Opening a Hearing: Sequencing and the Accomplishment of Shared Attentiveness to Court Proceedings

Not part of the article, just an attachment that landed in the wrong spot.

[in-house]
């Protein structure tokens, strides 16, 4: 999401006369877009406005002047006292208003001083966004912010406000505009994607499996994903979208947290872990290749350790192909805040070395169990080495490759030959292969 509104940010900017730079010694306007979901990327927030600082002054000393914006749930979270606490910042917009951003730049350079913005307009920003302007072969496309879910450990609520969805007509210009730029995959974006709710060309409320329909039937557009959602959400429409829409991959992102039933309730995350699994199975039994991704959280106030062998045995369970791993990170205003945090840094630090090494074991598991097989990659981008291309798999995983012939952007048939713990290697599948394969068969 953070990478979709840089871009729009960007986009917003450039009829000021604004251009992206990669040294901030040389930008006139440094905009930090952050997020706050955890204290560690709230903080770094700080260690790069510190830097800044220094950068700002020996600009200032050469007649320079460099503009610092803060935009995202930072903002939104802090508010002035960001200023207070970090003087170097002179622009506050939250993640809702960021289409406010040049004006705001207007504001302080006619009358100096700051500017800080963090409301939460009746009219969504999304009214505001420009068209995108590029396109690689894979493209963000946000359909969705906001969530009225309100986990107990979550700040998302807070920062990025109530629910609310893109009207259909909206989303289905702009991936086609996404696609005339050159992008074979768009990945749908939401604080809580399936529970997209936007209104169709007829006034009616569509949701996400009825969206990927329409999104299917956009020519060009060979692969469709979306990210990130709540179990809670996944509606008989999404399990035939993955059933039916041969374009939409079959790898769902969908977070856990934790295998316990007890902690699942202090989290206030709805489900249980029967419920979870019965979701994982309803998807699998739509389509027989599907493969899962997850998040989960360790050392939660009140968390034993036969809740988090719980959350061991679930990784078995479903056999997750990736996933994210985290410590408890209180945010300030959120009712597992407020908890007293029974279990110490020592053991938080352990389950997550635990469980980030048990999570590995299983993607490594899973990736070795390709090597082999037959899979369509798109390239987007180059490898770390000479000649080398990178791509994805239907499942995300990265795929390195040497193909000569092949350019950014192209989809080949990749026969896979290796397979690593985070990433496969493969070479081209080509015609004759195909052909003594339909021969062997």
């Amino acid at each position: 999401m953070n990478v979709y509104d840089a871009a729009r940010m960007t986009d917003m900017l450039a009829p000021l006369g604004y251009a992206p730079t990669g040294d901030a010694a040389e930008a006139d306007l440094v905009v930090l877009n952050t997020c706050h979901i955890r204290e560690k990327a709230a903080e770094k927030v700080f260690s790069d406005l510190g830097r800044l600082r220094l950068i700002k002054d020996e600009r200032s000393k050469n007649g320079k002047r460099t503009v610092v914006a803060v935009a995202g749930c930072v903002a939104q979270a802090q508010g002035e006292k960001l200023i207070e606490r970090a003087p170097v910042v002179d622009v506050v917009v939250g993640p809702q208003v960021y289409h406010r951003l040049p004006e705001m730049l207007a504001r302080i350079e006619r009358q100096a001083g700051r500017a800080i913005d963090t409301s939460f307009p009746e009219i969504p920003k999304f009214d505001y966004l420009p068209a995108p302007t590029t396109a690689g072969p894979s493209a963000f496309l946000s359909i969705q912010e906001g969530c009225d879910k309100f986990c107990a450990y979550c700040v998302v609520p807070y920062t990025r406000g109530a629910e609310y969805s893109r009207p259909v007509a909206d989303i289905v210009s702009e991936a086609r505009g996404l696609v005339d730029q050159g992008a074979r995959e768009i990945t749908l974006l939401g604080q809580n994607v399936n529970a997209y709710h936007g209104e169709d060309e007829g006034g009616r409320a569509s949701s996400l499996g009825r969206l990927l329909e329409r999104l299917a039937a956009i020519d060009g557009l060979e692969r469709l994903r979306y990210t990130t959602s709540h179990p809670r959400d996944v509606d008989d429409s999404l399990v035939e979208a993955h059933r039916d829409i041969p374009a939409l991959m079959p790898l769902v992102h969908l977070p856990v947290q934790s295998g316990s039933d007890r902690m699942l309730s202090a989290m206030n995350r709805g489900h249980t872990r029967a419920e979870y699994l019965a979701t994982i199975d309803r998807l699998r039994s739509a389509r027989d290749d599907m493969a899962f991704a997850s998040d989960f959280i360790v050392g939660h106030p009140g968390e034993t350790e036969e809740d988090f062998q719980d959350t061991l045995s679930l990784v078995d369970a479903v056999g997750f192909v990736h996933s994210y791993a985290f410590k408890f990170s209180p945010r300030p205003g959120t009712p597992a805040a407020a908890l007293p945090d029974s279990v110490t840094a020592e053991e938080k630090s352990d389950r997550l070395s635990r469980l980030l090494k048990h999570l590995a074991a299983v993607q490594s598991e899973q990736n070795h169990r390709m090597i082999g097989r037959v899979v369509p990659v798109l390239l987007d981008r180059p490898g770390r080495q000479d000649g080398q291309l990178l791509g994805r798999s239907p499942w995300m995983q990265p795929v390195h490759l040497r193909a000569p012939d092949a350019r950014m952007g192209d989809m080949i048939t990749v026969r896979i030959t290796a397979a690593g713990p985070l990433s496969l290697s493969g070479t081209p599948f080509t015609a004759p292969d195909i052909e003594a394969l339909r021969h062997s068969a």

Two of the most noticeable features of interaction in courts which have recurrently attracted the attention of sociological observers, are first the way in which unspoken activities (such as standing up and sitting down) appear to be closely co-ordinated with spoken activities, and second the fact that speaking rights seem to be subjected to special restrictions which do not hold across all social settings. But, while such observations have provided important contrastive materials for the elaboration of complaints about court procedures and a variety of claims about the (mostly undesirable) effects they are supposed to have on some participants, little attention has been given to questions like whether and how their organisation might provide for the resolution or partial resolution of situated problems of the settings in which they are found. That unspoken activities, such as sitting down and standing up, seem to be somehow or other tied in with specific sequences in court hearings has presumably been regarded as too obvious to deserve serious consideration as a topic for analysis in its own right. Accordingly, as was elaborated in Chapter 1, both that ‘somehow or other’ and the obvious recognisability (to members) of similarities and differences between the way such activities are organised in courts, as compared with other settings, have been taken for granted and used as resources in the production of metaphorical and ironic accounts of court proceedings.
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